Started in the summer of 2011 as a “quick” article about TS NS 324.114, a list of luggage drawn up by an India trader in South India, the article eventually grew into a double length book and the major output of my 2011-13 Leverhulme Major Research Project on “West Asia in the Indian Ocean World 500-1500.” Instead of the macro survey and synthesis I first intended, Abraham’s Luggage is an exploration of the micro-historical potential of the “India Book documents, a study of one West Asian in the Indian Ocean of the period.
Abraham’s Luggage offers a fresh and methodologically sophisticated perspective on Jewish merchant activity in the Indian Ocean – a component of the broader trade connections that developed between the Islamic Mediterranean and South Asia in the Middle Ages. Premised on a close reading of a unique twelfth-century document found in the Cairo Geniza – a single list of luggage drawn up in India by the north African merchant Abraham Ben Yiju – the book focuses on the domestic material culture and foodstuffs that structured the daily life of such India traders, both on land in India, and at sea onboard the ocean-going ships that underpinned their mobility.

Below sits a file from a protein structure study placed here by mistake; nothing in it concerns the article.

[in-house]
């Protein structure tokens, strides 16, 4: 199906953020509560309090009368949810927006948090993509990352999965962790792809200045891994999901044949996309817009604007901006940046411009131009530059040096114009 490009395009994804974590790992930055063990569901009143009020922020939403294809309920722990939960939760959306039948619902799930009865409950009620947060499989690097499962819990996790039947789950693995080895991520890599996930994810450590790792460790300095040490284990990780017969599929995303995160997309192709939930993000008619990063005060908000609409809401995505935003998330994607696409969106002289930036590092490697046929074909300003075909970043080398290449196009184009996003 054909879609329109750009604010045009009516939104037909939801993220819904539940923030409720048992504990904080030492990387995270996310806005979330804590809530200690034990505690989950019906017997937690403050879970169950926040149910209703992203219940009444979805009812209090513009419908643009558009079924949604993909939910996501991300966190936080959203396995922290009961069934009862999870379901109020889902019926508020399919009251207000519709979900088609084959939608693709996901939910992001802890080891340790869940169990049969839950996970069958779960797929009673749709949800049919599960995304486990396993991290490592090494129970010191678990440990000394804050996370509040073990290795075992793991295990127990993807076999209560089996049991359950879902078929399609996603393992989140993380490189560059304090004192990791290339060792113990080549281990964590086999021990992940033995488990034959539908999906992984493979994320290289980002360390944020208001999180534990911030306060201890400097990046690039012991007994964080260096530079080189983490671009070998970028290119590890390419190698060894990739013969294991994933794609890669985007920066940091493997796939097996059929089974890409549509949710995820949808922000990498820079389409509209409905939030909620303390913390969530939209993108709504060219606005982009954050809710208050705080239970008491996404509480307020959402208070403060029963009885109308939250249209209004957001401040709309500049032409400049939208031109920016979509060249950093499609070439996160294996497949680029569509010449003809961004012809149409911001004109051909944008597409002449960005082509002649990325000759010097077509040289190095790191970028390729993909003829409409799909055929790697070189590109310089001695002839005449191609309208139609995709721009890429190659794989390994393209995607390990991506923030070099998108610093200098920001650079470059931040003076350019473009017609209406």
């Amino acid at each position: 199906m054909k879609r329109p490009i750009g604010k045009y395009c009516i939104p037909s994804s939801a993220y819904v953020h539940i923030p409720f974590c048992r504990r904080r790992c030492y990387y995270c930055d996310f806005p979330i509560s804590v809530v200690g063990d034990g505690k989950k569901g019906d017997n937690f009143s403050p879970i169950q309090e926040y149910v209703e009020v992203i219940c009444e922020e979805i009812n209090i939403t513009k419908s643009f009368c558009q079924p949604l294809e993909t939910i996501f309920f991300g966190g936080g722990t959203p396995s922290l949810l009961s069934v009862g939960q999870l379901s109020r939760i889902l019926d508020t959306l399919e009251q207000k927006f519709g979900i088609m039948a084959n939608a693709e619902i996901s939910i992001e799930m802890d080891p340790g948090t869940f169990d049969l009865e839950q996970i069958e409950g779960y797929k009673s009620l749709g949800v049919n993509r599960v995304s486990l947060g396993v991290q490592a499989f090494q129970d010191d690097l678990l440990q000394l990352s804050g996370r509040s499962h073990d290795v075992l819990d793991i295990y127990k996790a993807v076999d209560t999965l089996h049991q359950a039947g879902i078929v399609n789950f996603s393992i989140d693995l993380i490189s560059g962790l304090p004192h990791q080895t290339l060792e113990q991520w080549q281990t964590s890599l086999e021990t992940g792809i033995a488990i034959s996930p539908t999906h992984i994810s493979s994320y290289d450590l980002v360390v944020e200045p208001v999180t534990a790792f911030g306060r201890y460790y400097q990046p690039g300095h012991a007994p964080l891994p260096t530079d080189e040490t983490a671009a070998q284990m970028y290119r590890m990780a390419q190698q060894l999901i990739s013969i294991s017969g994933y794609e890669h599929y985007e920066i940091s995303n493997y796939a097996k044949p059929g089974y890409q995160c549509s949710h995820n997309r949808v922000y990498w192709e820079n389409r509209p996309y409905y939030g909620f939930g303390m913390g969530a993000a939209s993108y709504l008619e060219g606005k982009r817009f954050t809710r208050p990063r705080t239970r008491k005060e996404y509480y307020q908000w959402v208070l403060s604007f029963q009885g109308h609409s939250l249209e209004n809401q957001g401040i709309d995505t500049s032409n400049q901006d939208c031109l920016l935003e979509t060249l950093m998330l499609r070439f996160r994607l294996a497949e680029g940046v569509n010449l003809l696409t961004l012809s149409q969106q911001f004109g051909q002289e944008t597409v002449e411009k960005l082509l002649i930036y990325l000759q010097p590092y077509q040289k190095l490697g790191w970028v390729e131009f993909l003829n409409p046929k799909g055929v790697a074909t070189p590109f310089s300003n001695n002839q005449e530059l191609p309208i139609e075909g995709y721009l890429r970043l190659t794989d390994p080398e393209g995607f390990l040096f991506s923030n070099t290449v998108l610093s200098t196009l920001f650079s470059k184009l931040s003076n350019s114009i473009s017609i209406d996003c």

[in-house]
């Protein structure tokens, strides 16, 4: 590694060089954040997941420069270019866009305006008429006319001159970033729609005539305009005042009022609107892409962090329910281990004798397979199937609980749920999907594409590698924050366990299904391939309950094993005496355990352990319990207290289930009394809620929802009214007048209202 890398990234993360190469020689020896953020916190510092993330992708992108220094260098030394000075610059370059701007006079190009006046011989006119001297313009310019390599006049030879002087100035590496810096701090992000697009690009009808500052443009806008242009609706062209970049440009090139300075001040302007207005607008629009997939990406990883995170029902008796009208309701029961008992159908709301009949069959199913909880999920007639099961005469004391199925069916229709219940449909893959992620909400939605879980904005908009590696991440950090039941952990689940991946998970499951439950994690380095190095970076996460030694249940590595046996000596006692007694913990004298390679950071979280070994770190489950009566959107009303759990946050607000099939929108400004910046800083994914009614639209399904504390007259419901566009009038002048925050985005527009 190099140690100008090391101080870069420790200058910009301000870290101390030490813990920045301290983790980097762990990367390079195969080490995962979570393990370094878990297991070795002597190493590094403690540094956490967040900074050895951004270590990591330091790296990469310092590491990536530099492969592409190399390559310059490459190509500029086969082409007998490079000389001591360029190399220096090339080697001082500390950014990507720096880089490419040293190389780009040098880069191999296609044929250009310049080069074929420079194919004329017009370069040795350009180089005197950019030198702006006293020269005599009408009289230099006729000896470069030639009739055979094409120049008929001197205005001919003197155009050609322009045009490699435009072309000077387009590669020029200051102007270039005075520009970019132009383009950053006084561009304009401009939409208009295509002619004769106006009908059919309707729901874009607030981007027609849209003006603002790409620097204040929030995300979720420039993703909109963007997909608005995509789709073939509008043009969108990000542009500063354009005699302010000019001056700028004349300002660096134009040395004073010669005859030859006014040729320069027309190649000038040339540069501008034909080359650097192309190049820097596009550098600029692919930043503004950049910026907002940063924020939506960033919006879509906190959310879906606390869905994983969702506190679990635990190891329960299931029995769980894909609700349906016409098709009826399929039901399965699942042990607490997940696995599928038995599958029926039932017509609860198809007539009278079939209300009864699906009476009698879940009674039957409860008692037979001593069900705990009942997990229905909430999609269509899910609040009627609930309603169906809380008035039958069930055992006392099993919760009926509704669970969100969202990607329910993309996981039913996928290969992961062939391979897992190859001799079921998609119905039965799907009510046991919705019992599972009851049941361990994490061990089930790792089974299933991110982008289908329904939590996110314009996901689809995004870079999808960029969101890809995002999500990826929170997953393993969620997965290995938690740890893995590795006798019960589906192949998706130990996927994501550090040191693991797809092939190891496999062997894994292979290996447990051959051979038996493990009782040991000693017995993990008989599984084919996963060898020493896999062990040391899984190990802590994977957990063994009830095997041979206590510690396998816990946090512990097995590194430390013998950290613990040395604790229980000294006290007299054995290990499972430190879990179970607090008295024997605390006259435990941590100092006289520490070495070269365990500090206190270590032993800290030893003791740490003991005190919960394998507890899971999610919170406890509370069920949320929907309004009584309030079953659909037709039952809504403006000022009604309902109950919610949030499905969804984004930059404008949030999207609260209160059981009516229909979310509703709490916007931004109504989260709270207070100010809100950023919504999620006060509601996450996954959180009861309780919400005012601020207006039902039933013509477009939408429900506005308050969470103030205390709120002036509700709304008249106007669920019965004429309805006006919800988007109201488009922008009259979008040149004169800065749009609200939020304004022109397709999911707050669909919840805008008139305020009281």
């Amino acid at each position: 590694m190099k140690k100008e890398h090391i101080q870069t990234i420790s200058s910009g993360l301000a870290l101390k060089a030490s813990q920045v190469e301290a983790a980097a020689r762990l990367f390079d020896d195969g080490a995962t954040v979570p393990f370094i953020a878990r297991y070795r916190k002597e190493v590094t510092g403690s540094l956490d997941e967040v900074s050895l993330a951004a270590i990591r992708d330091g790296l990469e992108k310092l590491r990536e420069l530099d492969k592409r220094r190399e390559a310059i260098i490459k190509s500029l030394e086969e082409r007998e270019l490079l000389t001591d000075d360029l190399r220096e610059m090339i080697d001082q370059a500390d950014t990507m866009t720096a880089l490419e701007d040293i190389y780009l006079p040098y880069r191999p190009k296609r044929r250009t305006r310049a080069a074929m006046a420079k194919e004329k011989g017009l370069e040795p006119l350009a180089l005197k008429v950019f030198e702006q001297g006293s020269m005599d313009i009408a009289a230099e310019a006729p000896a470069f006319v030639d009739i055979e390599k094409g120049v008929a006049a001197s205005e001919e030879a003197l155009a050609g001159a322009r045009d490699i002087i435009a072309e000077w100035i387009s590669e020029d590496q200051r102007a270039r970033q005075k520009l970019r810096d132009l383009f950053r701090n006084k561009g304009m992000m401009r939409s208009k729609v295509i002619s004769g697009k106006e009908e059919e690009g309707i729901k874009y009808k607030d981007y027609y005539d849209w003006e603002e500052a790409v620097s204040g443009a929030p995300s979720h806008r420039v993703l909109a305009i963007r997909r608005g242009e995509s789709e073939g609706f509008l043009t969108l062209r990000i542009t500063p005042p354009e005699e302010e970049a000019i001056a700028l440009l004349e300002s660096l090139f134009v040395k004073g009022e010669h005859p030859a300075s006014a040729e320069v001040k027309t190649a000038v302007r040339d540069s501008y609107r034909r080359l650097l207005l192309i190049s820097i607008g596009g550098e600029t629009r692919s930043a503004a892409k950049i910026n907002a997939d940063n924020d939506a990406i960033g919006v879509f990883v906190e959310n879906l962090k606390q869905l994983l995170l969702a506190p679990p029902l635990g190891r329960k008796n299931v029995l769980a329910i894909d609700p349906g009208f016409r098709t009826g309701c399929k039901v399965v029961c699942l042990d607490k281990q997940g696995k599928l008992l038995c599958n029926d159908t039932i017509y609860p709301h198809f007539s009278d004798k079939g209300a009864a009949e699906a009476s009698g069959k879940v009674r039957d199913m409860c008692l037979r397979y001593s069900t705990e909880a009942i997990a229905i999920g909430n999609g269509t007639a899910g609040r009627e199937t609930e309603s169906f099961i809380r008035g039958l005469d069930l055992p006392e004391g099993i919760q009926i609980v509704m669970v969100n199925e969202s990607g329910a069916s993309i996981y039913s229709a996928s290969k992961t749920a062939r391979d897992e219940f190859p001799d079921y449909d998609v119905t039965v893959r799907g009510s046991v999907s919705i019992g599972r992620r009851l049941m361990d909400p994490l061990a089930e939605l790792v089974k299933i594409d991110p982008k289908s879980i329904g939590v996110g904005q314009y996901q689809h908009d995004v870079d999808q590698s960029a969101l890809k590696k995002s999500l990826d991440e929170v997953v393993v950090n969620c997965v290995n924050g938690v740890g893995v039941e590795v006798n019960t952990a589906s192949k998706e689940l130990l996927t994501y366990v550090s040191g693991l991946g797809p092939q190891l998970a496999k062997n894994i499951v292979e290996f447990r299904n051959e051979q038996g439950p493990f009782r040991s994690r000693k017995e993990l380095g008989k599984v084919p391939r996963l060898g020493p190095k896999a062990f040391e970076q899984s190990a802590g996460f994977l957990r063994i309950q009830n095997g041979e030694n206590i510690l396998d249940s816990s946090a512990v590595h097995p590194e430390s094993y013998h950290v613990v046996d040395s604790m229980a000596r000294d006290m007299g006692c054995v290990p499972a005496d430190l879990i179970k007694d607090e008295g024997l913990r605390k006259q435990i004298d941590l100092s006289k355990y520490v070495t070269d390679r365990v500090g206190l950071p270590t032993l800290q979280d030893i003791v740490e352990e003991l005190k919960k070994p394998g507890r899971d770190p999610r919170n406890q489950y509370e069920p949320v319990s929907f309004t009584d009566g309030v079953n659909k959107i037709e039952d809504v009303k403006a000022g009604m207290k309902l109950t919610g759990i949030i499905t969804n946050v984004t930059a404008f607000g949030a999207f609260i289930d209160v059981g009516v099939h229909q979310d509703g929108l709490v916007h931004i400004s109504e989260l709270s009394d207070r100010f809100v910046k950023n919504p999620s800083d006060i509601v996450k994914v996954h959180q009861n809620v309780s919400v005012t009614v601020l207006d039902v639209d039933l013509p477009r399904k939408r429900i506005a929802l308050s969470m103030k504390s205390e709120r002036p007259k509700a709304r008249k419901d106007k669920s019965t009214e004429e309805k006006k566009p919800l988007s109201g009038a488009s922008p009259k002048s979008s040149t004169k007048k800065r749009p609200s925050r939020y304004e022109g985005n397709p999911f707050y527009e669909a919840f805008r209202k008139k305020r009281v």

Drawing on anthropological insights into the connections between material culture, foodstuffs and identity construction, the book explores the varied motivations and logistical challenges involved in maintaining a home away from home, and the compromises that necessarily ensued. Abraham’s Luggage represents one of the first synthetic works to make use of the so-called “India Book” documents, a sub-corpus of the Cairo Geniza typically exploited for its contribution to business and economic history. In so doing, it demonstrates the huge potential of the Geniza for writing new and different Indian Ocean histories, even from the most unprepossessing ephemera.
The volume was published in 2018 with Cambridge University Press in their Asian Connections series.